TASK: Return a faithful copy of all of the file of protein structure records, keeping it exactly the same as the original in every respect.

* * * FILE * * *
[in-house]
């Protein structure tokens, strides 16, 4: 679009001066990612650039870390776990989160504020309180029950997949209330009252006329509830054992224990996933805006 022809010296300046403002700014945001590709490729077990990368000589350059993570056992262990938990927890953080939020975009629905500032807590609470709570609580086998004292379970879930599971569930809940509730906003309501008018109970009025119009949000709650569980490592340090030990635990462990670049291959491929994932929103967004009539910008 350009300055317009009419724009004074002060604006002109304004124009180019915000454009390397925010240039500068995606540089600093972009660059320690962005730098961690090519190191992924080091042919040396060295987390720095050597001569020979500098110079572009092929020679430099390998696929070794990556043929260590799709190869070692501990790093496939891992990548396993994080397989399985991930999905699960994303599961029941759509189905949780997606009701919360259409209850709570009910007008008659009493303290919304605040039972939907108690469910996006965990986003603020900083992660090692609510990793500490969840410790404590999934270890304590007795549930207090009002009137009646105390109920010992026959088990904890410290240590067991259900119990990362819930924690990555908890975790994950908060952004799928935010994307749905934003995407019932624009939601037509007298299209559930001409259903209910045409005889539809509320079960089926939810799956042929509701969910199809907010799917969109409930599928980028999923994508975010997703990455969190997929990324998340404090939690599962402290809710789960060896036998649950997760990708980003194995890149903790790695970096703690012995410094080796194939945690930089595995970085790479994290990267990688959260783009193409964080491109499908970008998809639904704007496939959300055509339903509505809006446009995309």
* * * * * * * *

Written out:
[in-house]
């Protein structure tokens, strides 16, 4: 679009001066990612650039870390776990989160504020309180029950997949209330009252006329509830054992224990996933805006 022809010296300046403002700014945001590709490729077990990368000589350059993570056992262990938990927890953080939020975009629905500032807590609470709570609580086998004292379970879930599971569930809940509730906003309501008018109970009025119009949000709650569980490592340090030990635990462990670049291959491929994932929103967004009539910008 350009300055317009009419724009004074002060604006002109304004124009180019915000454009390397925010240039500068995606540089600093972009660059320690962005730098961690090519190191992924080091042919040396060295987390720095050597001569020979500098110079572009092929020679430099390998696929070794990556043929260590799709190869070692501990790093496939891992990548396993994080397989399985991930999905699960994303599961029941759509189905949780997606009701919360259409209850709570009910007008008659009493303290919304605040039972939907108690469910996006965990986003603020900083992660090692609510990793500490969840410790404590999934270890304590007795549930207090009002009137009646105390109920010992026959088990904890410290240590067991259900119990990362819930924690990555908890975790994950908060952004799928935010994307749905934003995407019932624009939601037509007298299209559930001409259903209910045409005889539809509320079960089926939810799956042929509701969910199809907010799917969109409930599928980028999923994508975010997703990455969190997929990324998340404090939690599962402290809710789960060896036998649950997760990708980003194995890149903790790695970096703690012995410094080796194939945690930089595995970085790479994290990267990688959260783009193409964080491109499908970008998809639904704007496939959300055509339903509505809006446009995309």